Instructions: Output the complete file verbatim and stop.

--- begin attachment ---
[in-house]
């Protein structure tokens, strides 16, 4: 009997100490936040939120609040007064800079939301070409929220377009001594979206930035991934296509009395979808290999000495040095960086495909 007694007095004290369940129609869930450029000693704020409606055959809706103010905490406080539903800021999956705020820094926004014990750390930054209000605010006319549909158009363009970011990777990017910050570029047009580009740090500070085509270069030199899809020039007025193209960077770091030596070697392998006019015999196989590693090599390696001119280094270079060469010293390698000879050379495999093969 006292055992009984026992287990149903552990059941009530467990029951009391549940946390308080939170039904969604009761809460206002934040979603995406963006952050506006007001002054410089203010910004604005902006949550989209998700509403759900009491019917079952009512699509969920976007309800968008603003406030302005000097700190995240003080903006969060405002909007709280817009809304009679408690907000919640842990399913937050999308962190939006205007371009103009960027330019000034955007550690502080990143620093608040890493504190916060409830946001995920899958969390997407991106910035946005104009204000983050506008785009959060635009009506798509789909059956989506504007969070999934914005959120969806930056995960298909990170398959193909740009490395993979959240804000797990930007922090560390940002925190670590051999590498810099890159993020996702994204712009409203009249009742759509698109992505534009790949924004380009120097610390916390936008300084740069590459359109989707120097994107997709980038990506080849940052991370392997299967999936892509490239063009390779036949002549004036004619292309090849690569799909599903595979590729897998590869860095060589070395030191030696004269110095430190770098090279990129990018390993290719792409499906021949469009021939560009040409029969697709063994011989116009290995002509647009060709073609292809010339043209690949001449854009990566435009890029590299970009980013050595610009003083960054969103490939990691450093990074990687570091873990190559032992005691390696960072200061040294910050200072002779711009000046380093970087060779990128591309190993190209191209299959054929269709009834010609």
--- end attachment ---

[in-house]
């Protein structure tokens, strides 16, 4: 009997100490936040939120609040007064800079939301070409929220377009001594979206930035991934296509009395979808290999000495040095960086495909 007694007095004290369940129609869930450029000693704020409606055959809706103010905490406080539903800021999956705020820094926004014990750390930054209000605010006319549909158009363009970011990777990017910050570029047009580009740090500070085509270069030199899809020039007025193209960077770091030596070697392998006019015999196989590693090599390696001119280094270079060469010293390698000879050379495999093969 006292055992009984026992287990149903552990059941009530467990029951009391549940946390308080939170039904969604009761809460206002934040979603995406963006952050506006007001002054410089203010910004604005902006949550989209998700509403759900009491019917079952009512699509969920976007309800968008603003406030302005000097700190995240003080903006969060405002909007709280817009809304009679408690907000919640842990399913937050999308962190939006205007371009103009960027330019000034955007550690502080990143620093608040890493504190916060409830946001995920899958969390997407991106910035946005104009204000983050506008785009959060635009009506798509789909059956989506504007969070999934914005959120969806930056995960298909990170398959193909740009490395993979959240804000797990930007922090560390940002925190670590051999590498810099890159993020996702994204712009409203009249009742759509698109992505534009790949924004380009120097610390916390936008300084740069590459359109989707120097994107997709980038990506080849940052991370392997299967999936892509490239063009390779036949002549004036004619292309090849690569799909599903595979590729897998590869860095060589070395030191030696004269110095430190770098090279990129990018390993290719792409499906021949469009021939560009040409029969697709063994011989116009290995002509647009060709073609292809010339043209690949001449854009990566435009890029590299970009980013050595610009003083960054969103490939990691450093990074990687570091873990190559032992005691390696960072200061040294910050200072002779711009000046380093970087060779990128591309190993190209191209299959054929269709009834010609």